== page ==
New cleaning sector trade event for Denmark

24th of December 2015
New cleaning sector trade event for Denmark

ECJ correspondent in Scandinavia Lotte Printz reports from a new professional cleaning trade fair in Denmark - the first in the country since 2002.

There were no Usain Bolts on the list of contestants for the Danish championships in floor cleaning and window cleaning at the Cleaning Industry Fair held this October in Denmark. For sure, less prominent names would have done it even though they were to compete against time. But no one signed up for the floor cleaning championship whatsoever! While the floor cleaning was cancelled, 10 contestants had the chance to shine in the window cleaning competition. And did – Pudser-Huset (House of Polishers) taking first place.

Despite the poor turnout of contestants, Jørgen Kjeldsen from the company Hygiejnefokus, the fair organiser, is prepared to give the championships another go in future cleaning industry events. And he is confident that the actual fair will be back in two years’ time.

“This year’s fair was a ‘feeler’, but with 30 exhibitors and approximately 700 visitors, we have proven it can be done and I’m close to being proud of it,” Jørgen Kjeldsen said smiling when stalls, scrubbers and cleaning trolleys were being removed from the venue. “I’ve already announced the 2017 fair, which I think will be double the size. With some adjustments here and there, of course.”

This was the first official fair for the professional cleaning sector held in Denmark since 2002 and even though Jørgen Kjeldsen himself was sceptical at first, he thinks there is a need in Denmark for a forum where players can acquire and share knowledge.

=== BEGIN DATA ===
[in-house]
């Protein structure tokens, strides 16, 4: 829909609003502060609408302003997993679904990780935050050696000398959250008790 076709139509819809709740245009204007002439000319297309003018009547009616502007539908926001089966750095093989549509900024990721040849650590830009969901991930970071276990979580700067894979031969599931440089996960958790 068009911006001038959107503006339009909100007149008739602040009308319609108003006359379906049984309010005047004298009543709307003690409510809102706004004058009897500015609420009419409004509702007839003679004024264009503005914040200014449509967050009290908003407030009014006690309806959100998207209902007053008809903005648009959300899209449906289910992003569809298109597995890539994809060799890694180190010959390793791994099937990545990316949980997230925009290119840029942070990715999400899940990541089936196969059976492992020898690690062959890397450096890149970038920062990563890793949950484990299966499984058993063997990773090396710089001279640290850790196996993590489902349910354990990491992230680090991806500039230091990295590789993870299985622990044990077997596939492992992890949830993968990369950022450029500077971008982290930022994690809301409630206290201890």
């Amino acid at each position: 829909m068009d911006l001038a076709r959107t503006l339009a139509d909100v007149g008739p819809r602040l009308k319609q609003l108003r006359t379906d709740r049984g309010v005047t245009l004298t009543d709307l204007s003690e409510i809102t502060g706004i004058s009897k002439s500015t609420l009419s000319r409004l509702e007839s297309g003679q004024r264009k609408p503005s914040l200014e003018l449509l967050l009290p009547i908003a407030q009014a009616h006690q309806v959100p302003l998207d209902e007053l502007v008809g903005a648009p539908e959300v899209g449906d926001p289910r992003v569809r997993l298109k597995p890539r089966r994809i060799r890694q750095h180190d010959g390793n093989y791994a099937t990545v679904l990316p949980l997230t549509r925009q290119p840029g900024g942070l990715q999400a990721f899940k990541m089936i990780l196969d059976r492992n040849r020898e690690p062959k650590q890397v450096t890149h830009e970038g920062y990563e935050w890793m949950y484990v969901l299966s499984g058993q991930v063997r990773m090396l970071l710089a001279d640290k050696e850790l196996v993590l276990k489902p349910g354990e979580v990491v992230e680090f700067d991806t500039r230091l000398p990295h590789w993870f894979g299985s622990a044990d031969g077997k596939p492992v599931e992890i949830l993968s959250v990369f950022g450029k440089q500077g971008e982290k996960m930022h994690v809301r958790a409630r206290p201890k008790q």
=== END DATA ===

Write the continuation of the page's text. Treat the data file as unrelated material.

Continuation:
“This industry’s main focus has always been on price. We wanted to create a forum where a networking and quality-oriented mindset could thrive.”

The exhibitors ECJ spoke to seemed pleased and networking and knowledge acquisition scored high when visitors were asked about reasons for going.

Robots take over!

Networking facilities were provided at the fair along with seminarss in hygiene consciousness and training in specific software for managing cleaning, for example. And if participants found their way to the conference room, there were various talks about work environment, cleaning quality and innovation.

“What will you do if robots have taken over your jobs in 10 years’ time?” Erik Hallgren of the Danish Technological Institute asked rhetorically in his talk about innovation – to shake up habitual thinking a bit. “Innovation is almost a no-go in the Danish cleaning industry as it takes a great deal of effort and is both money- and time-consuming,” he continued. Erik Hallgren then suggested that the trade takes a closer look not only at innovation budgets, but also at organisational forms, at customers and facility management among other things.

All three conference topics are likely to be on the agenda again for the 2017 fair as they are essential to the business and its future, the organiser believes.

 

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